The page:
Petitioner is the owner and dealer of the business namely M/s. Zaika Bar-cum-Restaurant holding registration under the West Bengal Sales Tax Act, 1994. Allegedly for the period from 2009-2010 to 2013-14 (up to 03.12.2013) he has concealed his actual sales figures and thus evaded tax there upon. He has been notified firstly by dint of letter dated 08.04.2015 of a total amount of evaded tax to be thirteen crores and odd. Thereafter, vide letter dated 06.05.2016 he has again been notified that the amount of evaded tax by him would be three crores and odd, instead of thirteen crores and odd and that the amount mentioned in the earlier letter dated 08.04.2015 was erroneous. Petitioner was called upon to submit his reply to contradict allegations made in the said letter.
On 22.09.2015 the Taxation Tribunal directs the Commissioner to start proceedings to enquire into the alleged defarcation of tax by the present petitioner.
During pendency of such a proceeding, the present criminal case was filed on 08.08.2015. FIR reveals that the period of defalcation as mentioned therein would tally with that as has been mentioned in the Department’s letters dated 08.04.2015 and 06.05.2015. The alleged amount of evaded tax is also the same.
Section 76 of the West Bengal Sales Tax Act, 1994, has provided for the civil consequences in case evasion of tax is detected, by imposition of penalty upon the dealer. Law has provided for affording adequate and reasonable opportunity to the alleged defaulter, before imposing any penalty amount upon him under this section.
The Act of 1994 has also provided for initiation of criminal proceedings against contravention of the provisions of the Act. Section 88 Sub-section (12) and (13) may be resorted to, in this regard:-
“88.(12) No court shall take cognizance of any offence under this Act or the rules made thereunder except with the previous sanction of the Commissioner, and no court inferior to that of a Metropolitan Magistrate or a Judicial Magistrate shall try such offence.
(13) No prosecution for any offence enumerated hereinbefore in this section shall be instituted in respect of the same facts for which a penalty has been imposed under sub-section (1) of the section 77 or sub-section (1) of section 78 and no such penalty shall be imposed vice versa.”
Petitioner’s contention is that since he would be facing the proceedings commenced under Section 76 of the present Act, any subsequent criminal action against him, that too before the proceedings under Section 76 of the Act having been determined finally, shall be prejudicial for him, as the same would subject him to double jeopardy. Following the chronology of facts in this case, it can clearly be understood that the criminal case as above was lodged against the petitioner during pendency of the proceeding against him under Section 76 of the Act. As Section 76 has provided for a provision of imposition of penalty in case of finding the dealer to have intentionally evaded tax, unless the said proceeding has reached its finality or any penalty is determined, any prosecution against the petitioner on the same ground would be a bar under Section 88 (13) of the said Act. Otherwise the entire provision would amount to be redundant and not in conformity with the principles of rule of law and natural justice. The argument on behalf of the state that since no penalty has yet been assessed as against the petitioner the said provision shall have no manner of application in his case, is not acceptable. On the contrary a proceeding which has already commenced and may culminate into imposition of penalty should be a deterrent factor for any prosecution to be initiated against the petitioner under Section 88 (13) of the Act or else the petitioner shall have to face both the proceedings under Section 76 of the Act and the criminal proceeding as well on the self same cause of action, for the self same alleged offence, to jeopardize his interests doubly.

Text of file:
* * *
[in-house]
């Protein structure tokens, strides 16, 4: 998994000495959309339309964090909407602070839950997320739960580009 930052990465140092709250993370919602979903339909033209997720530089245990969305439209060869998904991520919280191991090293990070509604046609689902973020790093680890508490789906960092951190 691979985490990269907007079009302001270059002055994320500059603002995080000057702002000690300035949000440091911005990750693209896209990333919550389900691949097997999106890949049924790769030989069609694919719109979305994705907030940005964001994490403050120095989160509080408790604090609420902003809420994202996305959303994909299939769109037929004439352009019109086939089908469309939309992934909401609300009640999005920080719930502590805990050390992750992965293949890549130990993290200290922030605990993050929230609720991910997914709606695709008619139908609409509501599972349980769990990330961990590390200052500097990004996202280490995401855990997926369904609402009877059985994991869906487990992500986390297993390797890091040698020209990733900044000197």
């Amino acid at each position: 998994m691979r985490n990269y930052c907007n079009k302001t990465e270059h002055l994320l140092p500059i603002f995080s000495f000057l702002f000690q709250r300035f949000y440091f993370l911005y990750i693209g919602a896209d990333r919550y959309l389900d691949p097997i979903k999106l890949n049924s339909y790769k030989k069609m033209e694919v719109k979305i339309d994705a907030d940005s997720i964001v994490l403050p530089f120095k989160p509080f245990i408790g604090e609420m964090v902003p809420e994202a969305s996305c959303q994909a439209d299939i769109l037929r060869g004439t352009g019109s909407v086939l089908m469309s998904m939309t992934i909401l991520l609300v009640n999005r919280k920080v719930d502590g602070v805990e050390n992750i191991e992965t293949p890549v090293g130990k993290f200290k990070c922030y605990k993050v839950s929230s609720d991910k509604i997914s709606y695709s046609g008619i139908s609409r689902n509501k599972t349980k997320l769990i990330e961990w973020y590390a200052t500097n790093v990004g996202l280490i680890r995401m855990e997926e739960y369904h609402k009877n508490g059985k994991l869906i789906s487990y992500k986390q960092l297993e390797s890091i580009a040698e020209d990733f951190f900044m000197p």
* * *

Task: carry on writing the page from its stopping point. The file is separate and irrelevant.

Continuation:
It is further noted that there is no sanction issued by the Commissioner before initiation of the criminal case against the petitioner. The submission made in this regard on behalf of the state is also not acceptable in so far as the specific provision of Act contained in Section 88 (12) would required a definite and specific action on part on the authorized officer, more than only desiring initiation of a criminal proceeding against a tax payer, which is bound to have serious consequences upon him. Admittedly, in this case there is no specific ‘sanction’ by the commissioner for prosecuting against the petitioner and thus this court does not hesitate to find that provisions under Section 88 (12) has not be complied with in this case.
The argument advanced on behalf of the state that according to law this revision court is not to conduct any “mini trial” but only to ascertain if prima facie material against the petitioner is available on record to allow him to be prosecuted. This is a trite law and cannot be ignored. However, a criminal proceeding which is inherently unsustainable due to non-compliance of the specific and mandatory preconditional statutory provision, can always be a subject matter of consideration for a revision court, as to whether it is to be allowed to continue or not. The revision court is bestowed with the responsibilities and power to see if the process of the court is being abused or not. In doing so, the proceedings, if are found to be inherently lacking the mandates of law with which it was supposed to be initiated, the court shall not be powerless to interfere with a such proceeding.
This is what has exactly happened in this case. The petitioner is now facing proceedings with civil consequences like imposition of penalty upon him. With the self same cause of action he has also been subjected to criminal proceedings as above. The criminal proceeding has been initiated without a ‘sanction’ order from the Commissioner, as envisaged in law to be mandatory precondition for initiation thereof. All these facts unfailingly point out to the inherent illegality and nullity of the proceedings initiated against the petitioner. There should not be any hesitation to hold that in case the said proceeding is allowed to be continued against the petitioner, the same would amount to be abuse of the process of court.
Hence, on the discussion made as above it is found that the alleged criminal proceedings pursuant to Chatterjeehat Police Station Police Case No. 250 of 2015 dated 08.08.2015 under Sections 175/176/177/465/467/477/477A of the IPC, (connected G.R. case no. 5854 of 2015) against the petitioner should not continue. The said proceeding is quashed and set aside. However, it is made clear that the concerned Department shall take every possible endevour to complete the proceedings initiated at the Department against the petitioner, as expeditiously as possible. Case diary be returned.
With these directions this revision case being CRR 3327 of 2015 is allowed.
Certified website copies of this order, if applied for, be supplied to the parties subject to compliance with all the requisite formalities.